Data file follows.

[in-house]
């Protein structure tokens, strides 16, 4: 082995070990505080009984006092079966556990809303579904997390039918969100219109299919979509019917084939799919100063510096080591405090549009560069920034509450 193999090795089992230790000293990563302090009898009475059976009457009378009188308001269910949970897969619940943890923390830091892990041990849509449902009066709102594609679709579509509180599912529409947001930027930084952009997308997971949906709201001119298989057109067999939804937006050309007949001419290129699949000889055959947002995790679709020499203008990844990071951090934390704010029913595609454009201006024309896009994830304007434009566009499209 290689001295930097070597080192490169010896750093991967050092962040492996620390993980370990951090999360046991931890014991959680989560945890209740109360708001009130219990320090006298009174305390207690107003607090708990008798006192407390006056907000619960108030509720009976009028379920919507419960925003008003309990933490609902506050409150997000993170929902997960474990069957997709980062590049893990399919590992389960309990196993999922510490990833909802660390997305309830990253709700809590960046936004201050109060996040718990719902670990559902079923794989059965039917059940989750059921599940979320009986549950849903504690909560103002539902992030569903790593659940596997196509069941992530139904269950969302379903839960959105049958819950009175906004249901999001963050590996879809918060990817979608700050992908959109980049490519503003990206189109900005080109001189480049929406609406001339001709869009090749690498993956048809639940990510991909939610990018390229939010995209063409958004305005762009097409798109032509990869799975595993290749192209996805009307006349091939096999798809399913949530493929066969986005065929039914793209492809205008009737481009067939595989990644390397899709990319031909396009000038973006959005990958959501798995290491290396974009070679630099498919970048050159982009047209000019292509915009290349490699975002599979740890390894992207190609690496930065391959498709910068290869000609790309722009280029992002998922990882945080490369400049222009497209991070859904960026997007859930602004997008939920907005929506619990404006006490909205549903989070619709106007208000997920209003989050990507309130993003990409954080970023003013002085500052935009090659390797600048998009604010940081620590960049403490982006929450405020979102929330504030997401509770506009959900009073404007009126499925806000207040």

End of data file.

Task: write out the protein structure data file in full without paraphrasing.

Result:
[in-house]
């Protein structure tokens, strides 16, 4: 082995070990505080009984006092079966556990809303579904997390039918969100219109299919979509019917084939799919100063510096080591405090549009560069920034509450 193999090795089992230790000293990563302090009898009475059976009457009378009188308001269910949970897969619940943890923390830091892990041990849509449902009066709102594609679709579509509180599912529409947001930027930084952009997308997971949906709201001119298989057109067999939804937006050309007949001419290129699949000889055959947002995790679709020499203008990844990071951090934390704010029913595609454009201006024309896009994830304007434009566009499209 290689001295930097070597080192490169010896750093991967050092962040492996620390993980370990951090999360046991931890014991959680989560945890209740109360708001009130219990320090006298009174305390207690107003607090708990008798006192407390006056907000619960108030509720009976009028379920919507419960925003008003309990933490609902506050409150997000993170929902997960474990069957997709980062590049893990399919590992389960309990196993999922510490990833909802660390997305309830990253709700809590960046936004201050109060996040718990719902670990559902079923794989059965039917059940989750059921599940979320009986549950849903504690909560103002539902992030569903790593659940596997196509069941992530139904269950969302379903839960959105049958819950009175906004249901999001963050590996879809918060990817979608700050992908959109980049490519503003990206189109900005080109001189480049929406609406001339001709869009090749690498993956048809639940990510991909939610990018390229939010995209063409958004305005762009097409798109032509990869799975595993290749192209996805009307006349091939096999798809399913949530493929066969986005065929039914793209492809205008009737481009067939595989990644390397899709990319031909396009000038973006959005990958959501798995290491290396974009070679630099498919970048050159982009047209000019292509915009290349490699975002599979740890390894992207190609690496930065391959498709910068290869000609790309722009280029992002998922990882945080490369400049222009497209991070859904960026997007859930602004997008939920907005929506619990404006006490909205549903989070619709106007208000997920209003989050990507309130993003990409954080970023003013002085500052935009090659390797600048998009604010940081620590960049403490982006929450405020979102929330504030997401509770506009959900009073404007009126499925806000207040």